September 20th, 2012 by Mike Barrett
Being asked “why do people become homeless?” is an occupational hazard and I tend to roll out the sound bite answers of relationship breakdown, mental health problems, drug and or alcohol dependency, abuse, leaving care, and being discharged from prison with nowhere to live.
What I really want to talk about is the routes into homeless, which are very complex and usually start at a very early age. Poverty, poor educational attainment, emotional as well sexual and financial abuse, not having any support networks and a society that is basically either too preoccupied with getting back the money it has lost or too frightened to care can all be factors.
The complexities are, as you would expect, difficult to get across in a short interview on the radio for example. These can directly relate to a person’s upbringing and state of mind at the moment of the life-changing event we call homelessness.
“To many of us, the fact that some people will spend many years on the street and sofa surfing is a real surprise.”
Let’s take a closer look. Many who find themselves rough sleeping or “housed” in unsuitable temporary accommodation (B&B, a friend’s sofa, poor quality private rents) sight family or relationship breakdown. To many of us, the fact that some people will spend many years on the street and sofa surfing is a real surprise. These people in the main are the very people Porchlight is here to help. They are discriminated against by legislation that does not recognise them as being in priority need and largely written-off by some in our society as not worth the effort or the cause of their own misfortune.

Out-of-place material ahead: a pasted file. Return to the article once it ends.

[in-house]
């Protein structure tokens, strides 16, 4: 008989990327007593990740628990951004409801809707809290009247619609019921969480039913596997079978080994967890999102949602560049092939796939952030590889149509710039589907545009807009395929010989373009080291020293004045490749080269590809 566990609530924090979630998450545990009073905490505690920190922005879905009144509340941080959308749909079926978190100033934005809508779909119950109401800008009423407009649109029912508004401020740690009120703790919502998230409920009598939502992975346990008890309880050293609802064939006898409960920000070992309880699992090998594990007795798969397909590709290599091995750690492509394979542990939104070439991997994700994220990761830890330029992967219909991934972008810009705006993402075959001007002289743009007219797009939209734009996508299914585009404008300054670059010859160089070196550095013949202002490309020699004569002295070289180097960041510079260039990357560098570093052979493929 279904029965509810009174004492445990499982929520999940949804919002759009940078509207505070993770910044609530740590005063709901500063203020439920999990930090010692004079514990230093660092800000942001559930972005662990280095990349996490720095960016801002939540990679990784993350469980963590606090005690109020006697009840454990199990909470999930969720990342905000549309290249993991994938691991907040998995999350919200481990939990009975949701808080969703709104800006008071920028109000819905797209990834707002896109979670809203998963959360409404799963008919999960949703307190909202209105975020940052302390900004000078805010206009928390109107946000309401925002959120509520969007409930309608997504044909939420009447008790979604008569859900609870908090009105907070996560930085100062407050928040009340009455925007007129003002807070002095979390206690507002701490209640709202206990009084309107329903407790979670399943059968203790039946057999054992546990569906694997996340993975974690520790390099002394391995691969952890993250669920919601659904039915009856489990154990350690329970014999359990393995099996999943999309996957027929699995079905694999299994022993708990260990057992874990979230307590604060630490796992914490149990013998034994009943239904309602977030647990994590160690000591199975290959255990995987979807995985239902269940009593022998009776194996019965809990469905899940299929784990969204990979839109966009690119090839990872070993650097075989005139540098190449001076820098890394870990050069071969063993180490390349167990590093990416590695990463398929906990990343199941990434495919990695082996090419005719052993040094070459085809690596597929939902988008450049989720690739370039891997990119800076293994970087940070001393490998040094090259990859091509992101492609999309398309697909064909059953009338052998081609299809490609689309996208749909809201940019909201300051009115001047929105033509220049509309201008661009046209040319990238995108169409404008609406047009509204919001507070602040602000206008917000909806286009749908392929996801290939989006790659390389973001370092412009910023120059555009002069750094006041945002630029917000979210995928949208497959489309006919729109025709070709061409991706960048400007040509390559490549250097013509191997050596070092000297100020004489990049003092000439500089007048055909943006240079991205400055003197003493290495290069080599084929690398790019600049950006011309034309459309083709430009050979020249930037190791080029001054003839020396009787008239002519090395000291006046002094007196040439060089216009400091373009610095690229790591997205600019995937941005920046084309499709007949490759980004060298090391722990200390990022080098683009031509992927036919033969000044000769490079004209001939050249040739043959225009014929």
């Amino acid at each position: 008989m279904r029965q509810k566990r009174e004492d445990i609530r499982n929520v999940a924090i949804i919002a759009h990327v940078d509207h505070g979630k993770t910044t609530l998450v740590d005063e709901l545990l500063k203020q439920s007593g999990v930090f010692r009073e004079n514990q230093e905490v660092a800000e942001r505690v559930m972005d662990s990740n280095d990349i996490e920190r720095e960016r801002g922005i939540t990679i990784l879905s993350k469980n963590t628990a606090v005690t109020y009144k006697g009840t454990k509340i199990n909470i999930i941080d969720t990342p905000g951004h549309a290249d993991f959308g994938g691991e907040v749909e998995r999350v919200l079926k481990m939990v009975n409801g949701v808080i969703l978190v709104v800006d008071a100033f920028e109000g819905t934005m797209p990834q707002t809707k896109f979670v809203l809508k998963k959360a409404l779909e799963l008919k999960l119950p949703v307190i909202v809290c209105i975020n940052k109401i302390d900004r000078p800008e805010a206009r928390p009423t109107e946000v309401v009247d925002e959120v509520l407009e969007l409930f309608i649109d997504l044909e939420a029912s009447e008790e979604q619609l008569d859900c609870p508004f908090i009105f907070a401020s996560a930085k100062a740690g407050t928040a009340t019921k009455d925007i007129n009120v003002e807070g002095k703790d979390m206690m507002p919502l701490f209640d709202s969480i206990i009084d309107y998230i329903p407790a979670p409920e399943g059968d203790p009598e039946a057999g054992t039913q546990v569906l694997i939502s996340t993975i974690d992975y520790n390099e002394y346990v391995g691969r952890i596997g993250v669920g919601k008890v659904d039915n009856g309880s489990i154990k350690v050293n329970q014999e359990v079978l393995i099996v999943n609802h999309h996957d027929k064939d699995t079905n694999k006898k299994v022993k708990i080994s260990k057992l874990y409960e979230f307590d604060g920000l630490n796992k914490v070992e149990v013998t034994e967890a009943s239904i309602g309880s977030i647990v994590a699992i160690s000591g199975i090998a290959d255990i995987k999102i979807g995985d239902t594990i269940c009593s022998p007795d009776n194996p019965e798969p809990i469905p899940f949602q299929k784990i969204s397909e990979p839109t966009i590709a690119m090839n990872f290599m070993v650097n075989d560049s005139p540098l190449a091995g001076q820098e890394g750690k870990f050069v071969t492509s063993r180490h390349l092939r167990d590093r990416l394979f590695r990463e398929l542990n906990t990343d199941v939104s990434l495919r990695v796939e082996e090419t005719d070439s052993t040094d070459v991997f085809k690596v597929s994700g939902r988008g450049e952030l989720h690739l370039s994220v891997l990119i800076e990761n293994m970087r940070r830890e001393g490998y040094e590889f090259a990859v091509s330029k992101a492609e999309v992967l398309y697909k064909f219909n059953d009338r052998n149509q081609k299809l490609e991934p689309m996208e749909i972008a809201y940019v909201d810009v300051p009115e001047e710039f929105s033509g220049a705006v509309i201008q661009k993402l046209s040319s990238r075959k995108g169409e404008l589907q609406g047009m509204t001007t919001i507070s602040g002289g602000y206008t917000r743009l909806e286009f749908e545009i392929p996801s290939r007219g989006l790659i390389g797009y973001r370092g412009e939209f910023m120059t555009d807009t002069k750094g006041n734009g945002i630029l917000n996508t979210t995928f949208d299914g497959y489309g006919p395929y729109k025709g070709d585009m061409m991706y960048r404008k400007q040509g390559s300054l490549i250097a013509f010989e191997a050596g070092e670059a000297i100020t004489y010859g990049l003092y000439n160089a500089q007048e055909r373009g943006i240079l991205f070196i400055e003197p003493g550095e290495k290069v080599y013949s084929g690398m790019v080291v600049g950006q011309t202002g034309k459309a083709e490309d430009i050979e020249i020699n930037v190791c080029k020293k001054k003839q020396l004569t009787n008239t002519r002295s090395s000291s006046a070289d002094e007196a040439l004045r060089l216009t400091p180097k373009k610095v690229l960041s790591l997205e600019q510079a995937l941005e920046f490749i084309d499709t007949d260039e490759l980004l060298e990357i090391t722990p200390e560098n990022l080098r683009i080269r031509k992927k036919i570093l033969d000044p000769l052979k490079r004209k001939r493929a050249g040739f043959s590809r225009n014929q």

“…who is the worst parent? I would say the state.”
The most worrying trend is that the numbers of young people approaching us for help is on the increase. Why? Because it is at 16-18 years old or even younger for some, that we fall into the myriad of traps that life can spring upon us. Add to that loss of family support and you’re in real trouble. Vulnerable young people are just that, vulnerable. They are prey to people who want to exploit them for financial gain, either through prostitution, drug addiction, and drug dealing to feed a habit or through exploitation in an unregistered work place. Surely this is not how we would want to treat our children? But unfortunately we do. So in these cases homelessness is a byproduct or structural issue caused by the loss of guidance and support and, let’s not beat around the bush, love. And who is the worst parent? I would say the state. There are more homeless people that have been through the cares system in one form or another than in any other category. The same can be said for our prison population.
“My nightmare is what we do when it comes to making decisions between those we can help and those who we cannot.”